Town gas

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Figure 1. The To Kwa Wan plant in Hong Kong that produces town gas from oil.[1]

Town gas or coal gas refers to a gaseous mixture, used as a fuel, that is released when bituminous coal is burned. Recently, some power plants have begun creating town gas not using coal, rather using heavy oil and naphtha as their feedstocks.[2] Town gas was introduced as a fuel for lighting and cooking in the early 19th century. The use of town gas to cook was desirable as a gas cooker could be turned on and off quickly, unlike with a coal stove.[3] Town gas is a useful and relatively safe gas as it rises and will dissipate into the air if leakages occur. As well, odorants are added to the town gas so that if a leak exists it can be easily detected.[2] However, most distribution networks have been converted to deal with natural gas rather than town gas so its use is not widespread.

Town Gas from Coal

When coal is heated in the absence of air, the volatile matter comes off (without undergoing combustion, since there's no oxygen), releasing a useful gas for lighting as well as leaving a residue known as coke. This coke was generally used (once created) to fuel the furnaces that burn the coal. This burning breaks down a large amount of the tarry, bituminous content.[3] From here, an impure gas - mainly composed of carbon monoxide and hydrogen - rises up through tubes. However, the gas that is released also contains all the sulfur impurities within the coal - particularly toxic hydrogen sulfide - as well as ammonia. In order for this gas to be usable, it must be cleaned. To "clean" this gas, it is bubbled through water, removing the ammonia and any residual oils or tars in the gas. Hydrogen sulfide is removed by passing the gas over iron oxide. The gas can then undergo one more final "scrubbing" process to remove any aromatics, such as benzene from it.[3]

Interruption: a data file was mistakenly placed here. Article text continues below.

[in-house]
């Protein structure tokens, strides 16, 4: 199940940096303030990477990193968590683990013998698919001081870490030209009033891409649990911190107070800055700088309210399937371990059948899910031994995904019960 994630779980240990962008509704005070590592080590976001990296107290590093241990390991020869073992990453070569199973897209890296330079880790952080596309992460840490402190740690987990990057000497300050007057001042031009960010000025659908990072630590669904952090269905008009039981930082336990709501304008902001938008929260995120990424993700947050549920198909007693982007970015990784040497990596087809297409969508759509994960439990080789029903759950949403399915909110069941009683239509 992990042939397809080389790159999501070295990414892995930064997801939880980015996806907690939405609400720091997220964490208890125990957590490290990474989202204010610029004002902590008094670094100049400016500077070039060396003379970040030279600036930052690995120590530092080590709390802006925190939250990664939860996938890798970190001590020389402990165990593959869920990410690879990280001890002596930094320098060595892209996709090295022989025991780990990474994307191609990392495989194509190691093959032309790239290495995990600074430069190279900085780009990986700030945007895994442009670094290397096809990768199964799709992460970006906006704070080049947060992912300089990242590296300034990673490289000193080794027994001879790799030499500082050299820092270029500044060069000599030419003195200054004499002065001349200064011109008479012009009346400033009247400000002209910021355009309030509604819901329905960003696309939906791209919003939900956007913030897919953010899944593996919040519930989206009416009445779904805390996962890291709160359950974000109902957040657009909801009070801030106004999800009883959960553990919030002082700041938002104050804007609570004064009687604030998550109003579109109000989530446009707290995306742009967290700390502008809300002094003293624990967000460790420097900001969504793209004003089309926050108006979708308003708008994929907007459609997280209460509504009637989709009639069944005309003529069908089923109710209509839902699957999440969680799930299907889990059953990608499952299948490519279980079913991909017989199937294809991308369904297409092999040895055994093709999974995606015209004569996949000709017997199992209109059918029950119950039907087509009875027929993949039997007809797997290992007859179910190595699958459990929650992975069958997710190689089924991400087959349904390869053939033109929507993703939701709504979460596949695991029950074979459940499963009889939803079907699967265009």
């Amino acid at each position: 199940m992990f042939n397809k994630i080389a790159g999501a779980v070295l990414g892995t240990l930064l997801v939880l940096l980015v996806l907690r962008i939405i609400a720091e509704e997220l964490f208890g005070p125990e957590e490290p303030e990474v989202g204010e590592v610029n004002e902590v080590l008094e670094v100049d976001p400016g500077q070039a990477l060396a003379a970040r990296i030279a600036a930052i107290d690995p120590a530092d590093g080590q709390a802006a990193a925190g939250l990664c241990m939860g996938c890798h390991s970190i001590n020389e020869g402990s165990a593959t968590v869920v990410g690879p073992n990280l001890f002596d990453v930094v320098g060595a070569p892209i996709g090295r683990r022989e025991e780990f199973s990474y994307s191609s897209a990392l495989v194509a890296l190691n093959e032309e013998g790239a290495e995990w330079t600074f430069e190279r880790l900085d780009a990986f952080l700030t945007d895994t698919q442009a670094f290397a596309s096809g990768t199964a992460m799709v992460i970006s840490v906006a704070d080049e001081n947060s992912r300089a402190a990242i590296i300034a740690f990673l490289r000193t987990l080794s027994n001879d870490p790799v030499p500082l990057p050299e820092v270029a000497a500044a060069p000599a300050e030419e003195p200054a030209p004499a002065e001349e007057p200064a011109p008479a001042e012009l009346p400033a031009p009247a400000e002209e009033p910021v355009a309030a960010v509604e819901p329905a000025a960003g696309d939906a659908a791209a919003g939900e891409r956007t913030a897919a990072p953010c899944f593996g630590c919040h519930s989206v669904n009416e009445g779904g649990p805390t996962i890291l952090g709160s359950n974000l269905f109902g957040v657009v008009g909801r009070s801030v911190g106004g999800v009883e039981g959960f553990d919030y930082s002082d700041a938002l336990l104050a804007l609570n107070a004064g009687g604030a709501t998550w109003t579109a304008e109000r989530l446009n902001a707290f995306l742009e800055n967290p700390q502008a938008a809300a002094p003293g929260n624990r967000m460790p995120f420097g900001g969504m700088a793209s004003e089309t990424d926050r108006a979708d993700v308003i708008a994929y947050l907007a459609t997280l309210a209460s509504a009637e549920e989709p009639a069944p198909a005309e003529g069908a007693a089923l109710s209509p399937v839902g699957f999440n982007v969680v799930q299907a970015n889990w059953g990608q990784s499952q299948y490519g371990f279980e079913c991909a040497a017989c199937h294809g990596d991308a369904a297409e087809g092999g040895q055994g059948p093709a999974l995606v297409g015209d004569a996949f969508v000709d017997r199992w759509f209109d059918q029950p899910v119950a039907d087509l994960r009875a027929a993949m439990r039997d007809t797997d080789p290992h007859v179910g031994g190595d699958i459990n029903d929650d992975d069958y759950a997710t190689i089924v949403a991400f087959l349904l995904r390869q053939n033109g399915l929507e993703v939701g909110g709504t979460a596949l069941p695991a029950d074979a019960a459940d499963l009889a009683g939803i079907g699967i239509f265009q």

Town Gas from Oil

In the 1960s, a new process was developed that allowed town gas to be made from naphtha - one of the light distillates produced during the fractional distillation of crude oil. This naphtha generally is composed of molecules containing 5-12 carbon atoms. Using naphtha creates a cleaner gas than if coal is used, and the gas also has a higher efficiency.[4] By treating this naphtha with a high pressure steam at high temperatures, carbon-carbon bonds are broken and the chains of the naphtha are broken. This process is known as steam reforming and the resulting product is a mixture containing carbon monoxide, hydrogen, and a small amount of methane.[3] After this gas is formed, some of the mixture must be converted into methane and carbon dioxide through a methanation process (a process by which methane is generated from a mixture of various gases). The final result is a sulfur-free alternative to coal based town gas that contains hydrogen, methane, carbon dioxide, and relatively small amounts of both carbon dioxide and nitrogen.

Environmental Issues

Since town gas is essentially manufactured natural gas, it poses similar environmental threats. Although cleaner burning than coal or oil, there are still emissions associated with the production and use of town gas. Natural gas gives off 53 kilograms (or 117 pounds) of carbon dioxide per 293.07 kWh (or million BTU) of energy provided by it, which is significantly less than other fossil fuels. Due to town gas' similar composition, its values are relatively close to this. Comparatively anthracite coal gives off 103.7 kilograms (or 228.6 pounds) and gasoline gives off 71.3 kilograms (or 157.2 pounds).[5] Additionally, the small amounts of carbon monoxide, sulfur, and other impurities can be released when town gas is used - contributing to pollution and acid rain.


  1. Wikimedia Commons. (May 26, 2015). Hong Kong To Kwa Wan Towngas Centre [Online]. Available:
  2. 2.0 2.1 Towngas. (May 26, 2015). Town Gas Production [Online]. Available:
  3. 3.0 3.1 3.2 3.3 G.Boyle, B.Everett, S.Peake, J.Ramage. (May 26, 2015). Energy Systems and Sustainability: Power for a Sustainable Future, 2nd Ed. Oxford, UK: Oxford University Press, 2012.
  4. Towngas. (May 26, 2015). Clean Production [Online]. Available:
  5. EIA. (June 8 , 2015). How much carbon dioxide is produced when different fuels are burned? [Online]. Available: